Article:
“While the award is gratifying, our goal is to continue to grow and serve more people throughout the world by bridging the gap in communication,” remarked Schottenstein. “Access 2 Interpreters fills an important void for many businesses and we’re going to work hard to continue serving this market.”

About Access 2 Interpreters: Access 2 Interpreters, LLC is a Columbus, Ohio based company exclusively dedicated to filling interpretation and translation needs. Access 2 Interpreters provides Face-to-Face Interpretation Services in over 70 languages throughout the central Ohio area. Access also provides Instantaneous Telephone Interpretation Services in over 180 languages and Translation Services globally.


Language Learning Develops the Brain

Students at the Swedish Armed Forces Interpreter Academy go through an intensive language program that takes them from monolingual to completely bilingual in only 13 months. Researchers conducted MRI scans of the students as they entered the program and then after completing three months of the language studies. They found that different sections of the brain developed differently depending on how much effort students had to put into a course and how well they performed. As an example, students who had to put more effort into learning the language showed greater growth of the motor region of the cerebral cortex, while students who had better language skills had greater growth in the hippocampus and superior temporal gyrus regions. Though the study was conducted with an intensive language program, it suggests that learning new languages is a good way to exercise the brain and keep it in shape.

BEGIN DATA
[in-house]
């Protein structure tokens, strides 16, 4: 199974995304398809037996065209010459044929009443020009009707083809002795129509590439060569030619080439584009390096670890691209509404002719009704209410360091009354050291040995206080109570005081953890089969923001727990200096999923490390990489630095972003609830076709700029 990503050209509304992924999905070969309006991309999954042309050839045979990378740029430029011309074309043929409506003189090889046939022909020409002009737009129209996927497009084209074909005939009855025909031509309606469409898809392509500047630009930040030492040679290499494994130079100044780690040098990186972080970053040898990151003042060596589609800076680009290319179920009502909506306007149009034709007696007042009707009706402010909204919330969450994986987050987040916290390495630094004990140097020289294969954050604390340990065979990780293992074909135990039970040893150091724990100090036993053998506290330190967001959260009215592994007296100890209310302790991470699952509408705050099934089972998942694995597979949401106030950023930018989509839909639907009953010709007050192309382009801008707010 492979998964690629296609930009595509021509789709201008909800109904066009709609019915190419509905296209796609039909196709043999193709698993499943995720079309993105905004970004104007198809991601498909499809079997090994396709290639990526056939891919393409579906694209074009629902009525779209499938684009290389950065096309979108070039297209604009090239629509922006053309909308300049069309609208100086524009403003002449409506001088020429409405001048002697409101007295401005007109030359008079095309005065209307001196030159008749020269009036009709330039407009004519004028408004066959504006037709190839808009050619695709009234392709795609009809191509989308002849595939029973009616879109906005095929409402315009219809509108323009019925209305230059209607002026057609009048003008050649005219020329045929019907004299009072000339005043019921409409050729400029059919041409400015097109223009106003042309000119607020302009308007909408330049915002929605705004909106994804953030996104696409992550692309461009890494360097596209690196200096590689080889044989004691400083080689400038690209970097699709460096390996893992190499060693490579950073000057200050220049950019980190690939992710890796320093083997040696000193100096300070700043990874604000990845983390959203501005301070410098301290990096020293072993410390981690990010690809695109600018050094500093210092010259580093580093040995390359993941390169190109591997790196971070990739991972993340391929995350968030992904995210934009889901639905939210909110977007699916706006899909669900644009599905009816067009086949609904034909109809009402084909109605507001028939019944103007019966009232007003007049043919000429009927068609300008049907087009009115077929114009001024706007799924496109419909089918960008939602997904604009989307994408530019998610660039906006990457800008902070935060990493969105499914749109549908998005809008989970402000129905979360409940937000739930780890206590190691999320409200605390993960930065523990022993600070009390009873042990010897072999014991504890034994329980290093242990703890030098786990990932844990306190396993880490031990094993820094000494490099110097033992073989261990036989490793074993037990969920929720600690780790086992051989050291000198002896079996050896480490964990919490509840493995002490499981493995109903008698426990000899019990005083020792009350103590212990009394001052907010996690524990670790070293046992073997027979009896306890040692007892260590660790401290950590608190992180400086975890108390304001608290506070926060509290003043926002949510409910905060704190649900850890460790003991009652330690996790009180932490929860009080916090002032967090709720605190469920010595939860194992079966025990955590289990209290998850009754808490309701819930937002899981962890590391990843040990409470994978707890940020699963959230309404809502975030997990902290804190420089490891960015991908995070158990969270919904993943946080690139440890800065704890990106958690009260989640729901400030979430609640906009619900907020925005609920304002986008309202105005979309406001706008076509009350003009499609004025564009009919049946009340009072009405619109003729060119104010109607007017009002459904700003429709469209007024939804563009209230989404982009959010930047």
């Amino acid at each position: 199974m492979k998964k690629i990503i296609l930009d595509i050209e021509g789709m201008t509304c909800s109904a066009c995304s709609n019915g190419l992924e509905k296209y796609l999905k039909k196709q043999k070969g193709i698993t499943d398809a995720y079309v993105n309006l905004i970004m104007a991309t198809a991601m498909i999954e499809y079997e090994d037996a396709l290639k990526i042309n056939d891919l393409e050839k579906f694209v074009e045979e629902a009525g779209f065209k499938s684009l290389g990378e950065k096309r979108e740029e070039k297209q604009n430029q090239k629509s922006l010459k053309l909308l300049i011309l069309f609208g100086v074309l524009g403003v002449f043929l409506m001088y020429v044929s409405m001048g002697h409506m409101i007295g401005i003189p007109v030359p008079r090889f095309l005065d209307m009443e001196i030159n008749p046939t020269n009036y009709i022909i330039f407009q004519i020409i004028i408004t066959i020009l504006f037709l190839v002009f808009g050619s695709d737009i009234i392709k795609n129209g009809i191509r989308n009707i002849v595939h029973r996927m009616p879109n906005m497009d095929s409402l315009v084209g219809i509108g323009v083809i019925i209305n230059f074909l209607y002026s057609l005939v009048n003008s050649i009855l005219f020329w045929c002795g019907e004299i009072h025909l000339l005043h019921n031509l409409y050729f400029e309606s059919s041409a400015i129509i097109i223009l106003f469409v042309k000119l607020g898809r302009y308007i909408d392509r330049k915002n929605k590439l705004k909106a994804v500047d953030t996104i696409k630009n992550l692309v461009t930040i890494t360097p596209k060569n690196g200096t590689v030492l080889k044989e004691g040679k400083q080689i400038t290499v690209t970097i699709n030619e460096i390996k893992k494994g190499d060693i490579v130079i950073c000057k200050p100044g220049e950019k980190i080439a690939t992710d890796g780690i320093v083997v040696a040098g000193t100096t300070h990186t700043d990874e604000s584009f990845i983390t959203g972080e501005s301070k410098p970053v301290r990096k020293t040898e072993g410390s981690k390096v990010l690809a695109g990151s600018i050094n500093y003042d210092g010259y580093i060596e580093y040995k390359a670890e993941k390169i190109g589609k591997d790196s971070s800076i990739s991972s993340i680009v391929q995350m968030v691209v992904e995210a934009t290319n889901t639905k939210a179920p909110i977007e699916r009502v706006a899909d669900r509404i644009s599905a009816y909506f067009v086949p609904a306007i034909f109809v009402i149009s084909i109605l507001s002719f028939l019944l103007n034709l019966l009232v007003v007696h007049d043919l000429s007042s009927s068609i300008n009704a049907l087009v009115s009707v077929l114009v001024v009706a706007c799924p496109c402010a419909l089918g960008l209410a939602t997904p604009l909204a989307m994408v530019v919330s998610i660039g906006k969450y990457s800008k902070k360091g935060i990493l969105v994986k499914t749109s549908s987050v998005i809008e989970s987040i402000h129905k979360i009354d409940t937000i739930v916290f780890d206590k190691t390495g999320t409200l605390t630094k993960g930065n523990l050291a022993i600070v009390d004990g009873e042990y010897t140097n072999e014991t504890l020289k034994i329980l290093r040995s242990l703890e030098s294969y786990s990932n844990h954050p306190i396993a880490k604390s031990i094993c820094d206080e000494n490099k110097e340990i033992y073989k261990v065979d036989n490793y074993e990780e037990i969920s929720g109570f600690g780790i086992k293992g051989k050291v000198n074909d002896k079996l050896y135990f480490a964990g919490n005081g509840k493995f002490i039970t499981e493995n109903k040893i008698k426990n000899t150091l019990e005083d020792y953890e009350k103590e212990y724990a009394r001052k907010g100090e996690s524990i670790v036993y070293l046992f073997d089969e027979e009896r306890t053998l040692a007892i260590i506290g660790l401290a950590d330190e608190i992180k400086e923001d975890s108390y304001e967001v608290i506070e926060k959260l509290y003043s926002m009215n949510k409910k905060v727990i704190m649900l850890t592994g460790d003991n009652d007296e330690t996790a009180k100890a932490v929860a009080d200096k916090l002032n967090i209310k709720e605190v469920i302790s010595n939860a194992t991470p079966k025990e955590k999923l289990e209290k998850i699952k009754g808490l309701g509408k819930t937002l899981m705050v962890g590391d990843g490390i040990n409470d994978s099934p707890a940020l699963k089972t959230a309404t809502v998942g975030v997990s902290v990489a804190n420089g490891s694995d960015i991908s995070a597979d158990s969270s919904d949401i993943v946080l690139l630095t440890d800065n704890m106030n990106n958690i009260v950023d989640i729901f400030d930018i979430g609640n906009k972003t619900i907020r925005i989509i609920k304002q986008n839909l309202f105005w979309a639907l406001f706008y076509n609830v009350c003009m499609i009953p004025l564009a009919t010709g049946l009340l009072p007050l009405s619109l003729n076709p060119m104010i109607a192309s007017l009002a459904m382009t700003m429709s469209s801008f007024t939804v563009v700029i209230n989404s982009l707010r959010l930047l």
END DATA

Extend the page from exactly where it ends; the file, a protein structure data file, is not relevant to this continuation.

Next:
Read more here.


Crowdsourcing Creates a Technical Online Dictionary for ASL

A forum, created by the University of Washington and funded by Google and the National Science Foundation, seeks to create an online dictionary of signs used in engineering, math, science, and technology. The concept is very similar to Wikipedia and has brought an online community of interpreters, educators, students, and captioners together to build the dictionary from existing technical and specialized terms that have not been documented. To-date the site, called the ASL-STEM Forum, contains close to 8,000 terms and almost 3,000 videos.

Read more here.

Finnish Radio Revives Latin Language

Finnish state radio has been broadcasting a weekly summary of world events and news in classical Latin. Though initially the broadcasts could only be heard via shortwave radio, they are now available on the station’s website via podcast and MP3 downloads, allowing Latin aficionados across the world to tune in. Tuorno Pekkanen, a retired Latin professor, helped to start the five-minute segment that airs every Friday. Mr. Pekkanen translates the news spots and chooses subjects that have broad significance, from the financial crisis in Cyprus to sights of the aurora borealis. Though the station doesn’t have records of how many listeners tune in, one station reporter estimates “tens of thousands”. Though many languages are becoming extinct, the station has seemingly revived the Latin language for many listeners, regardless of their proficiency in Latin.

Read more here.